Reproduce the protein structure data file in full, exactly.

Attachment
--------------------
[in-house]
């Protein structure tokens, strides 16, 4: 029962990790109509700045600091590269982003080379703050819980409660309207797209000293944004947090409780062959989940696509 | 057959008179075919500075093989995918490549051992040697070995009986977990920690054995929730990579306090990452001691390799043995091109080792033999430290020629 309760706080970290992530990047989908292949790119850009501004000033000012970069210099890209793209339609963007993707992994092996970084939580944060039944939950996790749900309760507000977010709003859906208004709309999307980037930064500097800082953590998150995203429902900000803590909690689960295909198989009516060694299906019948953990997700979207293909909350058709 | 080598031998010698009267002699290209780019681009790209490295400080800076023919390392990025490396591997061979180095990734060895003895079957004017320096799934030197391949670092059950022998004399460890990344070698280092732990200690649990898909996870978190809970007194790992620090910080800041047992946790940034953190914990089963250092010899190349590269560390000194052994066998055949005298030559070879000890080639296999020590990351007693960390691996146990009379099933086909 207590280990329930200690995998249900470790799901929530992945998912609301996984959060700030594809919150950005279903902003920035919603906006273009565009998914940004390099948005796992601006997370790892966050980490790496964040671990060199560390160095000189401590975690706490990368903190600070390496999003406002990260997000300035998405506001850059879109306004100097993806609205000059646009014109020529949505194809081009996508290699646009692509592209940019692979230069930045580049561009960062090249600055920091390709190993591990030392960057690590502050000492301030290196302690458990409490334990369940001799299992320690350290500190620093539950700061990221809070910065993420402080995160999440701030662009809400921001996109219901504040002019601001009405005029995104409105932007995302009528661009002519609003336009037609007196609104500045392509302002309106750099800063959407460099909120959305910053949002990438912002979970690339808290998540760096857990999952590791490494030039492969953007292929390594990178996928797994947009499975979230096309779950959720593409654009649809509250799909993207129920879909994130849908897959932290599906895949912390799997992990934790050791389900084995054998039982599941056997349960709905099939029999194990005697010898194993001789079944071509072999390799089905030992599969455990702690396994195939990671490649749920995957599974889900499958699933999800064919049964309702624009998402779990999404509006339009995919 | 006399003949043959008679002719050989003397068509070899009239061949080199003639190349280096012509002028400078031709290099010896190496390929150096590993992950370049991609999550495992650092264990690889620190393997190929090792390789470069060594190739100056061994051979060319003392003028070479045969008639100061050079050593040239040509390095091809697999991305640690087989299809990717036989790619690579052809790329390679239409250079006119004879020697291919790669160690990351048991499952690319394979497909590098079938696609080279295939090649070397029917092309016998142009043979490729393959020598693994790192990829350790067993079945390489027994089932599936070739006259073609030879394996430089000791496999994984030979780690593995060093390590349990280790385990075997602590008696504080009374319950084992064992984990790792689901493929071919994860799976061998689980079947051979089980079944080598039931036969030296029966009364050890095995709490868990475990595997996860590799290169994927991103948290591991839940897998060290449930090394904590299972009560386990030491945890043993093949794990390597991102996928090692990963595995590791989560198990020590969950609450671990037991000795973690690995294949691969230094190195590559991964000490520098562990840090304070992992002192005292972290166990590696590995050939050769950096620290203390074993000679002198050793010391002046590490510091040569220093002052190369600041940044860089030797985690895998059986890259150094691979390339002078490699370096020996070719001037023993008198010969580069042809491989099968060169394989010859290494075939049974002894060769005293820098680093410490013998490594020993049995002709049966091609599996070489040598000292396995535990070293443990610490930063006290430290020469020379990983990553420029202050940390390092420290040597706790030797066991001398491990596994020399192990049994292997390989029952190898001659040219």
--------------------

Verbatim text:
[in-house]
């Protein structure tokens, strides 16, 4: 029962990790109509700045600091590269982003080379703050819980409660309207797209000293944004947090409780062959989940696509 | 057959008179075919500075093989995918490549051992040697070995009986977990920690054995929730990579306090990452001691390799043995091109080792033999430290020629 309760706080970290992530990047989908292949790119850009501004000033000012970069210099890209793209339609963007993707992994092996970084939580944060039944939950996790749900309760507000977010709003859906208004709309999307980037930064500097800082953590998150995203429902900000803590909690689960295909198989009516060694299906019948953990997700979207293909909350058709 | 080598031998010698009267002699290209780019681009790209490295400080800076023919390392990025490396591997061979180095990734060895003895079957004017320096799934030197391949670092059950022998004399460890990344070698280092732990200690649990898909996870978190809970007194790992620090910080800041047992946790940034953190914990089963250092010899190349590269560390000194052994066998055949005298030559070879000890080639296999020590990351007693960390691996146990009379099933086909 207590280990329930200690995998249900470790799901929530992945998912609301996984959060700030594809919150950005279903902003920035919603906006273009565009998914940004390099948005796992601006997370790892966050980490790496964040671990060199560390160095000189401590975690706490990368903190600070390496999003406002990260997000300035998405506001850059879109306004100097993806609205000059646009014109020529949505194809081009996508290699646009692509592209940019692979230069930045580049561009960062090249600055920091390709190993591990030392960057690590502050000492301030290196302690458990409490334990369940001799299992320690350290500190620093539950700061990221809070910065993420402080995160999440701030662009809400921001996109219901504040002019601001009405005029995104409105932007995302009528661009002519609003336009037609007196609104500045392509302002309106750099800063959407460099909120959305910053949002990438912002979970690339808290998540760096857990999952590791490494030039492969953007292929390594990178996928797994947009499975979230096309779950959720593409654009649809509250799909993207129920879909994130849908897959932290599906895949912390799997992990934790050791389900084995054998039982599941056997349960709905099939029999194990005697010898194993001789079944071509072999390799089905030992599969455990702690396994195939990671490649749920995957599974889900499958699933999800064919049964309702624009998402779990999404509006339009995919 | 006399003949043959008679002719050989003397068509070899009239061949080199003639190349280096012509002028400078031709290099010896190496390929150096590993992950370049991609999550495992650092264990690889620190393997190929090792390789470069060594190739100056061994051979060319003392003028070479045969008639100061050079050593040239040509390095091809697999991305640690087989299809990717036989790619690579052809790329390679239409250079006119004879020697291919790669160690990351048991499952690319394979497909590098079938696609080279295939090649070397029917092309016998142009043979490729393959020598693994790192990829350790067993079945390489027994089932599936070739006259073609030879394996430089000791496999994984030979780690593995060093390590349990280790385990075997602590008696504080009374319950084992064992984990790792689901493929071919994860799976061998689980079947051979089980079944080598039931036969030296029966009364050890095995709490868990475990595997996860590799290169994927991103948290591991839940897998060290449930090394904590299972009560386990030491945890043993093949794990390597991102996928090692990963595995590791989560198990020590969950609450671990037991000795973690690995294949691969230094190195590559991964000490520098562990840090304070992992002192005292972290166990590696590995050939050769950096620290203390074993000679002198050793010391002046590490510091040569220093002052190369600041940044860089030797985690895998059986890259150094691979390339002078490699370096020996070719001037023993008198010969580069042809491989099968060169394989010859290494075939049974002894060769005293820098680093410490013998490594020993049995002709049966091609599996070489040598000292396995535990070293443990610490930063006290430290020469020379990983990553420029202050940390390092420290040597706790030797066991001398491990596994020399192990049994292997390989029952190898001659040219």